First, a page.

LOS ANGELES—The Los Angeles City Council Wednesday voted to begin off-site testing of wastewater, stormwater, and soil near a Lincoln Heights development project following reporting over the weekend about the site’s toxic dumping history.
The motion, which was both introduced by Councilman Gil Cedillo and passed by council members Wednesday, cited Los Angeles Times reporting from Saturday about investigators with the District Attorney’s Office’s former Los Angeles Hazardous Waste Task Force finding 252 barrels filled with toxic chemicals buried at the site in 1984.
The Los Angeles Times also reported that testing at the property—which is located at 135–153 W. Avenue 34—in 2021 found that volatile chemical compound levels were more than 4,000 times higher than recommended for residential standards.
“Toxins do not stop at property lines and there is an immediate need to perform further testing. This parcel sits across the street from an elementary school and residential housing,” read the motion, which was seconded by Councilman Kevin de León.
The motion noted that one of the compounds found at the property is the dry cleaning solvent tetrachloroethylene, or PCE, which—according to the U.S. Centers for Disease Control and Prevention—can cause harm to the nervous system, reproductive system, liver, and kidneys, and possibly cancer.
Chemicals had been dumped for four years before they were found in 1984, The Los Angeles Times reported. After the barrels were discovered, executives and employees of American Caster Corp., which operated the nearby manufacturing warehouse, served six months in jail and paid thousands of dollars in fines.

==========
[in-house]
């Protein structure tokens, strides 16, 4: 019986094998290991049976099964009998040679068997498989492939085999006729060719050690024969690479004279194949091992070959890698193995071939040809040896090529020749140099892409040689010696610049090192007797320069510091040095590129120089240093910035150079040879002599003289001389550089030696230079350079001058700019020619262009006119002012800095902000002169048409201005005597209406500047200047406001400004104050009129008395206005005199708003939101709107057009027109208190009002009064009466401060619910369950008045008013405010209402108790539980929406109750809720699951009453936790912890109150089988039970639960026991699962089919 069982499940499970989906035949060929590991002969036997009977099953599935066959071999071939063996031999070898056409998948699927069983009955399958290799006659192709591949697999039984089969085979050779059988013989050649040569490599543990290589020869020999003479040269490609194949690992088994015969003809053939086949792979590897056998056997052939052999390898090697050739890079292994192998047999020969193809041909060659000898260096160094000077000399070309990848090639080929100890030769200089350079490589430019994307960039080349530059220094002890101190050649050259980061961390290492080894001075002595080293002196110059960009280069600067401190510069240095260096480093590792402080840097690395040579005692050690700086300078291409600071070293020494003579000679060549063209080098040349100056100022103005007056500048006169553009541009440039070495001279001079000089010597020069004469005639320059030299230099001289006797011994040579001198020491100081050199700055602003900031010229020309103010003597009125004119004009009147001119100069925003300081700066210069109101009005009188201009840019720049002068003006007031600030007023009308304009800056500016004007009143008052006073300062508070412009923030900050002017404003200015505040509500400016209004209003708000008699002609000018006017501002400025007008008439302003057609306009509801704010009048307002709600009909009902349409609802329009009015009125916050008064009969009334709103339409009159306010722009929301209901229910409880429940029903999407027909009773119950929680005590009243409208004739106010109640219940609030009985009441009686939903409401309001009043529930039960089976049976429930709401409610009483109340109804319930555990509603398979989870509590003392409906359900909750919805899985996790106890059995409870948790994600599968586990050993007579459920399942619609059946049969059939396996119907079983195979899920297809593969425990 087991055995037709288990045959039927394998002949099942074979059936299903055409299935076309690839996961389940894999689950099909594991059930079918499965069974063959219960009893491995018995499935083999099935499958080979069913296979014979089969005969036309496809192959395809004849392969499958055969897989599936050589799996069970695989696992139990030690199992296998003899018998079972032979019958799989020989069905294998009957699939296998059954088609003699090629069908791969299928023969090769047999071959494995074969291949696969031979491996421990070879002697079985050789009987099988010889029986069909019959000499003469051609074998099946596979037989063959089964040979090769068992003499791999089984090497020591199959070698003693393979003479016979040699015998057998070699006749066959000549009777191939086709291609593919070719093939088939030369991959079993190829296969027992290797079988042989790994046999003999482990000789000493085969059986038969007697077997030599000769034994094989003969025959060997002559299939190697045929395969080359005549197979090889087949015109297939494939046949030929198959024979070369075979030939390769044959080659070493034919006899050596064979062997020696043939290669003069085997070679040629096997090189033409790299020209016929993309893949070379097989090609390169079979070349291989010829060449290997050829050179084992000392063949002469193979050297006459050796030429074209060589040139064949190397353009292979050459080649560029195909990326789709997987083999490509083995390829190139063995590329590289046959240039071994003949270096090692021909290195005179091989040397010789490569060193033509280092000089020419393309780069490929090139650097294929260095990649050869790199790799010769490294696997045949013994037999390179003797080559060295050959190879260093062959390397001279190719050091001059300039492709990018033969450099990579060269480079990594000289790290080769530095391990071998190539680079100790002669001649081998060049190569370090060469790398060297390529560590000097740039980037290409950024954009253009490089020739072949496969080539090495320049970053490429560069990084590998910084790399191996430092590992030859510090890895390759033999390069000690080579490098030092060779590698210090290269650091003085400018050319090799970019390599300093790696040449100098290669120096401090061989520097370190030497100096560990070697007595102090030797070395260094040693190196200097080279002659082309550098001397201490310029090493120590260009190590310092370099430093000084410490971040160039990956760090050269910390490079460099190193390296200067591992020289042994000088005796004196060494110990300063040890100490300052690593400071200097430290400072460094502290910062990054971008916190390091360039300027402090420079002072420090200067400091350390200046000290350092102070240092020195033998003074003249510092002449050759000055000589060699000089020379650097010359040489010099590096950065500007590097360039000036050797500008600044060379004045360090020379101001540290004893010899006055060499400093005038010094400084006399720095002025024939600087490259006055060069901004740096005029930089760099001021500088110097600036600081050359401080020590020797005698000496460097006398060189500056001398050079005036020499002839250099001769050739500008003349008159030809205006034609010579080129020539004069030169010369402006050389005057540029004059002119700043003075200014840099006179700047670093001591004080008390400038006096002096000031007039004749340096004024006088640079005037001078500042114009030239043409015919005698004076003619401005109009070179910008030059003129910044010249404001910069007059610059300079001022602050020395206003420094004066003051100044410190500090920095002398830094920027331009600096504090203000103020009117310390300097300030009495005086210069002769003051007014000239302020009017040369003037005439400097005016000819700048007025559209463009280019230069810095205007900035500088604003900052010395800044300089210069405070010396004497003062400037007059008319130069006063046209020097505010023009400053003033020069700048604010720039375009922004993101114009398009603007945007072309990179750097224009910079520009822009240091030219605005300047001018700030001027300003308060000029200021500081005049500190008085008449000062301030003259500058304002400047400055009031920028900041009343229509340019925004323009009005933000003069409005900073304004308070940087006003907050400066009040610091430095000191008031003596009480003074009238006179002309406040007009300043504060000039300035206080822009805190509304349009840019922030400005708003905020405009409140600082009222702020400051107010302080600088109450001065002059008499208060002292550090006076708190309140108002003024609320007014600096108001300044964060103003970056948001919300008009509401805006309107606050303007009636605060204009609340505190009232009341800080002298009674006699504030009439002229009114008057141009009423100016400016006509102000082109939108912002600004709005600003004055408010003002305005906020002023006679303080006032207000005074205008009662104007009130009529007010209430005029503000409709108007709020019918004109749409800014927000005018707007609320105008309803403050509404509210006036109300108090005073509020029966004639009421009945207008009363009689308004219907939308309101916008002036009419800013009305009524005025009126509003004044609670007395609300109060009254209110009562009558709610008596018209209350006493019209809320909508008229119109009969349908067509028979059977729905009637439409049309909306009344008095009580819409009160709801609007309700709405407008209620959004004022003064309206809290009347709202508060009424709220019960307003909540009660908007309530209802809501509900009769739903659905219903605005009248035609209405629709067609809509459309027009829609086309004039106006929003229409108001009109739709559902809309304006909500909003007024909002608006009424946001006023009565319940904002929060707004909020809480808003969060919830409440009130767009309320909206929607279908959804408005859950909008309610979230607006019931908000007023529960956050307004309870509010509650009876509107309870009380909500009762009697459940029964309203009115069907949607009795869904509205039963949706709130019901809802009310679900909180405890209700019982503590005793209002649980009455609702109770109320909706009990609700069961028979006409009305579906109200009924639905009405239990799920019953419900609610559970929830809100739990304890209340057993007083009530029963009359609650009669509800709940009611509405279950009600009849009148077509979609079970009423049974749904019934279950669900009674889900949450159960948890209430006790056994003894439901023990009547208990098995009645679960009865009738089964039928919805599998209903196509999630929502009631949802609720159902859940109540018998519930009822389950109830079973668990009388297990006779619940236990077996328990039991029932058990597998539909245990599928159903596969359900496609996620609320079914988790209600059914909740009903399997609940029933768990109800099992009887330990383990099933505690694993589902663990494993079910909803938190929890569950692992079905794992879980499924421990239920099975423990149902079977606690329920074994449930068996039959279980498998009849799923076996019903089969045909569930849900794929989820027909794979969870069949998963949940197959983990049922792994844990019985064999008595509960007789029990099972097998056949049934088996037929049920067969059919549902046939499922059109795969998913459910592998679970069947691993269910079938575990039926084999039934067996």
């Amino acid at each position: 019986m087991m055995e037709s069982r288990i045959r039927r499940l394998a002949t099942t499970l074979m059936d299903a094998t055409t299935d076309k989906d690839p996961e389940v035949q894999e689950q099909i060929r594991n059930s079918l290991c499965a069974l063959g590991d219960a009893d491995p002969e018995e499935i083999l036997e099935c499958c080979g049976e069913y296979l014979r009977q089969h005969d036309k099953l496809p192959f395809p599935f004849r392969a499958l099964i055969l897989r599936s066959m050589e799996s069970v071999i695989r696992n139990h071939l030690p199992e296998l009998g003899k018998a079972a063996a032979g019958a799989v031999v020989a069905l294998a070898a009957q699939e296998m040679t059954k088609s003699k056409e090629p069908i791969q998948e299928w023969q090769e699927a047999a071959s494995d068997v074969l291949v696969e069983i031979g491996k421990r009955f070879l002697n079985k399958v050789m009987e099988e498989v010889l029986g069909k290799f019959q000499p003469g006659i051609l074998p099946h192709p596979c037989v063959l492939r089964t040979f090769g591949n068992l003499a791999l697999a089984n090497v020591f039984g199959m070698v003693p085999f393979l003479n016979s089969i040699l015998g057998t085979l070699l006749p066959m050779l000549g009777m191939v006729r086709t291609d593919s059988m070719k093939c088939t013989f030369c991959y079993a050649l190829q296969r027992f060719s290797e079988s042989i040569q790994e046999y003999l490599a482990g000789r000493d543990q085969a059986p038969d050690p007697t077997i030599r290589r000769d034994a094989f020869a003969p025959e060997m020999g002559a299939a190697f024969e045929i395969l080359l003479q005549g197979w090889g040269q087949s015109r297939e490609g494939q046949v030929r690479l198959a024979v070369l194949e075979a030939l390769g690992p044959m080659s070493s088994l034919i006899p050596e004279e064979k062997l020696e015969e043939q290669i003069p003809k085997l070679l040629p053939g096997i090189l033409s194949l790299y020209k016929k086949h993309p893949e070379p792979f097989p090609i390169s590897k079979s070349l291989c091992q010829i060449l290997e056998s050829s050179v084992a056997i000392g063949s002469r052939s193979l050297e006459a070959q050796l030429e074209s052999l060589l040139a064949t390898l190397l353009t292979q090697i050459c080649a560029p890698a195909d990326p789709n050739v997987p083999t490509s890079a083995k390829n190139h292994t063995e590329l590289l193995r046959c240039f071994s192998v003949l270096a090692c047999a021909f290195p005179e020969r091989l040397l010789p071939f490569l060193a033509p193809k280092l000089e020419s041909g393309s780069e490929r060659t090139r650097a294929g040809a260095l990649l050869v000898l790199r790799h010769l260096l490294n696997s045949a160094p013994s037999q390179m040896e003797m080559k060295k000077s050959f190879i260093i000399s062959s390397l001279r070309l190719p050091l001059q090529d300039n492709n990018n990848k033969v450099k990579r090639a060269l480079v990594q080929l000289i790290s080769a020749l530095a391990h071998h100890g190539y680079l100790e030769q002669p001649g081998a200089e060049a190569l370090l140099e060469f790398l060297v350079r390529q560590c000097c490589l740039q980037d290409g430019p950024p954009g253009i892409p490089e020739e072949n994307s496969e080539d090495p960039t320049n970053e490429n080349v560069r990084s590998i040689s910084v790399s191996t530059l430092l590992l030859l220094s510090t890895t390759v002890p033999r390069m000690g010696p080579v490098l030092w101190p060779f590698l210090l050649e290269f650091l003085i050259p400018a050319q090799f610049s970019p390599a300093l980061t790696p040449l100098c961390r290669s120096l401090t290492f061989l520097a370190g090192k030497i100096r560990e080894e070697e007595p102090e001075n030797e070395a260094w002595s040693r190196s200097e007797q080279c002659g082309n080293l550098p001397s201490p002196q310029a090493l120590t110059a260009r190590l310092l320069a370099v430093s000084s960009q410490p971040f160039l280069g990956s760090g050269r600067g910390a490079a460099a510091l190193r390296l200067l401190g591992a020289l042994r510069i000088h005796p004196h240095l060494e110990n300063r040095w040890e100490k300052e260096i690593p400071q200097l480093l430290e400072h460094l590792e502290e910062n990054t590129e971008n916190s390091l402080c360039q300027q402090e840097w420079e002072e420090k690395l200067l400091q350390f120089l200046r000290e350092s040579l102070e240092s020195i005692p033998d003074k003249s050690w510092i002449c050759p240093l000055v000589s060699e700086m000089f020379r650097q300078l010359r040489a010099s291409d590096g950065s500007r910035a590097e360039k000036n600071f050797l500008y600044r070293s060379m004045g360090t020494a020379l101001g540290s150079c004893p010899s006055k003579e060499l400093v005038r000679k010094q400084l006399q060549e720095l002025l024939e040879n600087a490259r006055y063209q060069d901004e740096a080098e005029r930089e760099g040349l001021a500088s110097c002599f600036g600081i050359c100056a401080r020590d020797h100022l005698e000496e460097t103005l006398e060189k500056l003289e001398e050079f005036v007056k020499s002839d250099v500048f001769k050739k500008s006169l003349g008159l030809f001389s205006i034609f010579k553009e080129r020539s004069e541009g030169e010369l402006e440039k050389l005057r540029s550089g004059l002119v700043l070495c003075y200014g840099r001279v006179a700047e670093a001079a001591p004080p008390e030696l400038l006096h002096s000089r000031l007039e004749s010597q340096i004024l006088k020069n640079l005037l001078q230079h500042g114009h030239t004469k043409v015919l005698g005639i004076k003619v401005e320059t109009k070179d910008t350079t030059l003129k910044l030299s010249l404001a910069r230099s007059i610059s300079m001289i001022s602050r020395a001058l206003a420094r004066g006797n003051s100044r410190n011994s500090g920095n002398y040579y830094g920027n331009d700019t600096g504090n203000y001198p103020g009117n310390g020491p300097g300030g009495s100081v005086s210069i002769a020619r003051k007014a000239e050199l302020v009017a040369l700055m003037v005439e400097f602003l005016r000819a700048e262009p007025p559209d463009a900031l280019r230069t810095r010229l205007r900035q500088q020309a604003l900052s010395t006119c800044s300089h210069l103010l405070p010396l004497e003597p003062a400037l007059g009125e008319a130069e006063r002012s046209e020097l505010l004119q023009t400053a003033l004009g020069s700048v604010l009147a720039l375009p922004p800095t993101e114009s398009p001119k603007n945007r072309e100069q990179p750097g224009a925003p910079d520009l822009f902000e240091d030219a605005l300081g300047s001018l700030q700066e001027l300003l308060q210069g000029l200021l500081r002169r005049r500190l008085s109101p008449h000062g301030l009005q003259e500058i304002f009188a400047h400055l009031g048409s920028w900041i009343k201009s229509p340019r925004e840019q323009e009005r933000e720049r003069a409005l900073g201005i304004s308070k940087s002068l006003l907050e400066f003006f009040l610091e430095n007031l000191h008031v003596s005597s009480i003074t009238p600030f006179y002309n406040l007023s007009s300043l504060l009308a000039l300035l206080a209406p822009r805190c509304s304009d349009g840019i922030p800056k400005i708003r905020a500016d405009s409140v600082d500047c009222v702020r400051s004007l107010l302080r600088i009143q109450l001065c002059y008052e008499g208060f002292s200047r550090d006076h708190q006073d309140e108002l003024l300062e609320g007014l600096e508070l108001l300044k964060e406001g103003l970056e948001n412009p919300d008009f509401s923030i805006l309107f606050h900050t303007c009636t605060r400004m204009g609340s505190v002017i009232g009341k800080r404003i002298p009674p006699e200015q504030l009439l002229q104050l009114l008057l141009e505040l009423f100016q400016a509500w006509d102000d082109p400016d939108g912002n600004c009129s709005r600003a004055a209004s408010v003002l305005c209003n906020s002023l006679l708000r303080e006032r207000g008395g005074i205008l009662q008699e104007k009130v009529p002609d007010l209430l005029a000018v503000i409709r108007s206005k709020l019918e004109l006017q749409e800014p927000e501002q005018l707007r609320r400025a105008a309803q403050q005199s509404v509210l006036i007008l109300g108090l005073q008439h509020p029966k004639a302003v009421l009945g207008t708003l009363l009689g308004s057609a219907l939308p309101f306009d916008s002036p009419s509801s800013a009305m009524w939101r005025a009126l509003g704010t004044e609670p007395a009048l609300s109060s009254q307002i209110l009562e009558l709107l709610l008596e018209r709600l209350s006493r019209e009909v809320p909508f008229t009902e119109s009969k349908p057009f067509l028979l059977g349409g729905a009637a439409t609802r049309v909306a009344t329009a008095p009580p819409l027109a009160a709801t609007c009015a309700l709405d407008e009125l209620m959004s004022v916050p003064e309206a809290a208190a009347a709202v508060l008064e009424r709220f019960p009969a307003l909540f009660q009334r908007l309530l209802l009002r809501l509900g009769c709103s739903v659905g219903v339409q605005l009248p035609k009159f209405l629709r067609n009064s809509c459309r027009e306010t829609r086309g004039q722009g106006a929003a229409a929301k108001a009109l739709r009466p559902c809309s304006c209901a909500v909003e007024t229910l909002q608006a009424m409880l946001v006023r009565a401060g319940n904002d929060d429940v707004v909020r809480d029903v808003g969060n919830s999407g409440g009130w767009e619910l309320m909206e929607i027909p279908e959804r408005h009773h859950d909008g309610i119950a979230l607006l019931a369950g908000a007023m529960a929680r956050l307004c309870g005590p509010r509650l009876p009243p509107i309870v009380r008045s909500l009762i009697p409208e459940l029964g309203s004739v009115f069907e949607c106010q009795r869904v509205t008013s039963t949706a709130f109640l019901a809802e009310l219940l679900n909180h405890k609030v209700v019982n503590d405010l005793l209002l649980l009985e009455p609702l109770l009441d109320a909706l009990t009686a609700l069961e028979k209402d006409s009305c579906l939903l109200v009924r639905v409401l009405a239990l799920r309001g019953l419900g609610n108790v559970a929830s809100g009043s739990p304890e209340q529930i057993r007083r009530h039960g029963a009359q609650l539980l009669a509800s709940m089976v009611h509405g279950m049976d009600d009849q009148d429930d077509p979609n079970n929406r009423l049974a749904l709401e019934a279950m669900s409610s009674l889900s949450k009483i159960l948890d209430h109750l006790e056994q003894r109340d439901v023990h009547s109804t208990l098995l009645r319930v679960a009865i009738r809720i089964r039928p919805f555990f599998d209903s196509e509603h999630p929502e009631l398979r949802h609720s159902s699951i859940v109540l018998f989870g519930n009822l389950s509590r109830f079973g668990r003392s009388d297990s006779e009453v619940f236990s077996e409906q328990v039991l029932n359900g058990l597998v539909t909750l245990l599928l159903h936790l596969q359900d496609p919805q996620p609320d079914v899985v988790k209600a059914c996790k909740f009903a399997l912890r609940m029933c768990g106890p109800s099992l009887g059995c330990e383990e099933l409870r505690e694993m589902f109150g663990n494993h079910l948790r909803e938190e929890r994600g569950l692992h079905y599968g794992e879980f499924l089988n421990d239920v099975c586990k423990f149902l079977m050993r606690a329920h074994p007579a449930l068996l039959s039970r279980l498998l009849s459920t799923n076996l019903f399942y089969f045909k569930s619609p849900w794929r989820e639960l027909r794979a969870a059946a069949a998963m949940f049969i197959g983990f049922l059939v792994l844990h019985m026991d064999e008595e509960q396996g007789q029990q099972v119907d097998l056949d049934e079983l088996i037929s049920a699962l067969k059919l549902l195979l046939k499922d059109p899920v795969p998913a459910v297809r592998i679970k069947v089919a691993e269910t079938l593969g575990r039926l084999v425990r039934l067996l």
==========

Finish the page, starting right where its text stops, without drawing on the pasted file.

Real estate developers, who have agreed to assess contamination at the site, are seeking to build a five-story apartment complex in the warehouse’s place, along with space for retail and an underground parking garage. A community member found a 1984 article about the discovered barrels in the Los Angeles Times’ archive.
Following news about the chemicals dumped at the site, Cedillo presented a motion during Wednesday’s council meeting to begin immediate off-site testing.
“With the site being located adjacent to a residential population and sensitive uses, such as an elementary school, there is an absolute need for us to act today,” Cedillo said. “I have a long commitment in ensuring environmentally safe neighborhoods, from my landmark bill that cleans up California’s brownfields. Our continuous commitment to protecting the community’s health and safety is a matter of record.”
The motion directed the Bureau of Sanitation to immediately lead off-site testing of wastewater, stormwater, and soil with assistance from the Los Angeles Fire Department, the Department of Building and Safety, the General Services Department, and the Bureau of Engineering. The Bureau of Sanitation will also request support from the Los Angeles County Department of Public Health.